Salamanders key as city considers improvements at Barton Springs
Thursday, May 31, 2018 by Chad Swiatecki
A variety of improvements totaling millions of dollars for the area around Barton Springs will move slowly forward in 2019 and 2020, with the protection of the endangered Barton Springs salamander as the primary consideration of city staff.
At a combined meeting of the Parks and Recreation Board and the Environmental Commission on Tuesday, members heard about plans for the ambitious renovations of the Eliza Springs below-ground amphitheater and the circular masonry-walled Sunken Gardens, both historic structures closed from public use that have seen considerable deterioration and are required to be improved because they provide habitat for the federally protected salamander.
“The thing to remember is these sites were closed to public recreation in order that Barton Springs Pool could remain open even though that’s the largest salamander habitat that we have,” said Laurie Dries, a salamander ecologist who previously served on the city’s salamander conservation team. “We do this with the idea and expressed purpose of educating the public about the ecology of our water systems and our salamanders and wildlife.”
Work on both historic structures is in the very early phase, with Parks and Recreation Department staff planning to spend 2019 studying the condition and improvement options for Eliza Springs in hopes of seeing work begin by 2021 at the latest. The improvements to Sunken Gardens are considered an easier and possibly less expensive fix, but the crumbling concrete and overall dire condition of Eliza Springs makes it a priority, said Kim McKnight, environmental conservation program manager for PARD.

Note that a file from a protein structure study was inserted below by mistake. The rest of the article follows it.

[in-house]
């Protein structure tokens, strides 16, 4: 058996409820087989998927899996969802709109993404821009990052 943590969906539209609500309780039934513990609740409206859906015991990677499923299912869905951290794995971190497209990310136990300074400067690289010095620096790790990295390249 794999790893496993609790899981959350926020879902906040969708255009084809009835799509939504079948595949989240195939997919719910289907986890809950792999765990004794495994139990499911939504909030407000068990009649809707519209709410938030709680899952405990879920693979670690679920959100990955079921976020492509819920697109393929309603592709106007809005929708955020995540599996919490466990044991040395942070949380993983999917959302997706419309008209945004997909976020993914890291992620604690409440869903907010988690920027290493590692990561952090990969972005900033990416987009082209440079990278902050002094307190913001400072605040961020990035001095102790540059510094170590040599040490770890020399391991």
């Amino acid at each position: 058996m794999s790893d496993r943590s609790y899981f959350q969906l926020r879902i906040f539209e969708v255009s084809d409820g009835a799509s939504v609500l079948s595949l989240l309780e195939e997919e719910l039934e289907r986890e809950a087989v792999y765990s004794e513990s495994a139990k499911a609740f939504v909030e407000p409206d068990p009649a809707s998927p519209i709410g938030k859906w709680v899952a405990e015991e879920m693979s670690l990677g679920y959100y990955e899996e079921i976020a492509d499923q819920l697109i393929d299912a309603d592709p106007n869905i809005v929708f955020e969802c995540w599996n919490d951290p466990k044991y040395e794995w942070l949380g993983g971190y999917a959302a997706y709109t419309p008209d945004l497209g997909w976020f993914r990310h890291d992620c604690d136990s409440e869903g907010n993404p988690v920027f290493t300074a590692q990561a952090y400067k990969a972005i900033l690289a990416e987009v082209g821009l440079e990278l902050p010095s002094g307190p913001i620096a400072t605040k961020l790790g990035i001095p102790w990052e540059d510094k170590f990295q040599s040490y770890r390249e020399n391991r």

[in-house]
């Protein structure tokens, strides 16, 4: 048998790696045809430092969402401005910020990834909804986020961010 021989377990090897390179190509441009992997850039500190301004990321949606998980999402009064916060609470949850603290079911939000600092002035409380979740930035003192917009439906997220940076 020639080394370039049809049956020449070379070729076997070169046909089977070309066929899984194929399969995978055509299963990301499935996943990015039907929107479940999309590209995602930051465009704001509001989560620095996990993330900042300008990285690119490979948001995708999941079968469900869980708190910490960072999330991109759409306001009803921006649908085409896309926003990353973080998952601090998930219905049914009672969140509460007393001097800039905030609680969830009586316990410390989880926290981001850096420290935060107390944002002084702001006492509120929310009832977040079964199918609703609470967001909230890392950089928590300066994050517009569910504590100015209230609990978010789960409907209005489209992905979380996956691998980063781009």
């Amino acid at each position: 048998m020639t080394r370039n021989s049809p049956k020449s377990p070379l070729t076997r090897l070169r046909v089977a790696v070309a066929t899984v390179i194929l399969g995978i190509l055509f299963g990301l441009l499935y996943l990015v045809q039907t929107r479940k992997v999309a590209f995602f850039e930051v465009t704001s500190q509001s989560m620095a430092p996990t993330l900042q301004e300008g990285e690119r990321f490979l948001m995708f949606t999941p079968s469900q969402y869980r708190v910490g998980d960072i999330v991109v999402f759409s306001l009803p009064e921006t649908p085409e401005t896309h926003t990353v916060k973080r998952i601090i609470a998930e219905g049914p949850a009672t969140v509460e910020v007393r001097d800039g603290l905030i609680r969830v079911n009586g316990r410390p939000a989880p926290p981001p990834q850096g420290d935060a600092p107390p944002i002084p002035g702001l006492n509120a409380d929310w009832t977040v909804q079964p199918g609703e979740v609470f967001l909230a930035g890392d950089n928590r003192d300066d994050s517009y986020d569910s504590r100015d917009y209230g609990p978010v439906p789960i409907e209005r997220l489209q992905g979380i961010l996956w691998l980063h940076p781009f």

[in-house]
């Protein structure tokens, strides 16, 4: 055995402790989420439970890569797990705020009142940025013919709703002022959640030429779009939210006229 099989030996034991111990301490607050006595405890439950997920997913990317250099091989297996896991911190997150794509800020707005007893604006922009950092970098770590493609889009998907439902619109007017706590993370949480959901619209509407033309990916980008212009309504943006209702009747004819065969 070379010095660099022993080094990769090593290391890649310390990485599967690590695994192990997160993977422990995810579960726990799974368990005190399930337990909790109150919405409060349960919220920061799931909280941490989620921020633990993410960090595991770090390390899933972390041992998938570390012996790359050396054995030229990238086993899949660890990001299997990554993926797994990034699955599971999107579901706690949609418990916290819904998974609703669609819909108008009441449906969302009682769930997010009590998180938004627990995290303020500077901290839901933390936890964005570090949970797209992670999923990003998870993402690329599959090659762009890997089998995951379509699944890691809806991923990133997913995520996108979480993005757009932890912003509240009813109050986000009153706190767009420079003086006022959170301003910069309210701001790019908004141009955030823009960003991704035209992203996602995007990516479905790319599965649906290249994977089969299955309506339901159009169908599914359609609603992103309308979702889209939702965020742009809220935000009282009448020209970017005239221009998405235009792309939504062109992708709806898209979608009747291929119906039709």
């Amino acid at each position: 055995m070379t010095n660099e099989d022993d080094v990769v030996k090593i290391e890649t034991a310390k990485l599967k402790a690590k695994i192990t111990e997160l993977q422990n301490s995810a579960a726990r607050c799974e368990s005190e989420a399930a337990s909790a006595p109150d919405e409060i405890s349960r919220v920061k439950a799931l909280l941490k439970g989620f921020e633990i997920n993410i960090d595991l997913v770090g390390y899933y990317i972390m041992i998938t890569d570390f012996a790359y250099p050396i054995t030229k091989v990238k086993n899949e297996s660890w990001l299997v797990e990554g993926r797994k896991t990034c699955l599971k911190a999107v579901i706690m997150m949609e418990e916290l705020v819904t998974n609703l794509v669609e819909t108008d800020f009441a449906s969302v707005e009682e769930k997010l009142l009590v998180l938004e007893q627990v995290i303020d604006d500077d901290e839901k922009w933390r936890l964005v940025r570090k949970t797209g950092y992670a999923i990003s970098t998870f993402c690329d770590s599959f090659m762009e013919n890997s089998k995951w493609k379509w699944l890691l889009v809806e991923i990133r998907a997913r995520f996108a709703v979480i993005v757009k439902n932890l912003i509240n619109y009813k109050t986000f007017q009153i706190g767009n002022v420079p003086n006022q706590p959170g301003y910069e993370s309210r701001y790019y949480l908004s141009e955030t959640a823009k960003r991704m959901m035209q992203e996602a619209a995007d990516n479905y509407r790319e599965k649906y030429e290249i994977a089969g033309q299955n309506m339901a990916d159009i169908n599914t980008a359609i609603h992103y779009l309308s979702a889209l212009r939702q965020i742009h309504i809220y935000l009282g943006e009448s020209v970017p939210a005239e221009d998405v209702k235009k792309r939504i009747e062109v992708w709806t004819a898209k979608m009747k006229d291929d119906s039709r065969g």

McKnight reminded the combined board repeatedly that there is no identified funding for the desired improvements but said there is the possibility that the city could allow use of money from its portion of the Hotel Occupancy Tax, a pool of more than $100 million that is allowed for use on projects that in some way contribute to the city’s tourism economy.
That requirement would likely trigger some sort of educational activities or other programming for visitors to be incorporated into the structures once they are improved, but McKnight said there is currently a lot of uncertainty around competing projects trying to qualify for funds.
“(City Council) has signaled a desire to fund historic tourist sites with a funding stream that had not previously been available,” she said. “This is a brand-new process, there’s working groups and there’s nothing set in stone, so I can’t emphasize enough how many pieces are moving simultaneously. I think it’s wise for us to not count on something this early on.”
Also discussed at the session were the planned 2020 improvements to the bathhouse at Barton Springs, funding for which was included in a 2012 bond issue.
Because of the likely high cost of the many projects discussed on Tuesday, members of the two boards agreed to lobby their respective Council members and consider separate resolutions of support at their upcoming meetings.
Multiple times during the meeting, the board and commission members questioned the overall utility of the finished projects that will be largely closed off from public use, as well as the stewardship of using millions of tax dollars to protect salamander habitat.
Asked about the other ways the city could have spent the $2.3 million spent on a recent reconstruction of a stream that flowed into the springs, acting PARD Director Kimberly McNeeley said the city is required to strike a balance between the salamanders’ needs and the popularity of Barton Springs as a public attraction.
“You could think of it as we spent $2.3 million that allowed us to keep the pool open and continue the opportunity to utilize Barton Springs as a recreational amenity,” she said. “Think of it as a $2.3 million investment that allows us to use this recreational amenity for years upon years.”
Photo by Todd Dwyer (CC BY-SA 3.0), via Wikimedia Commons.
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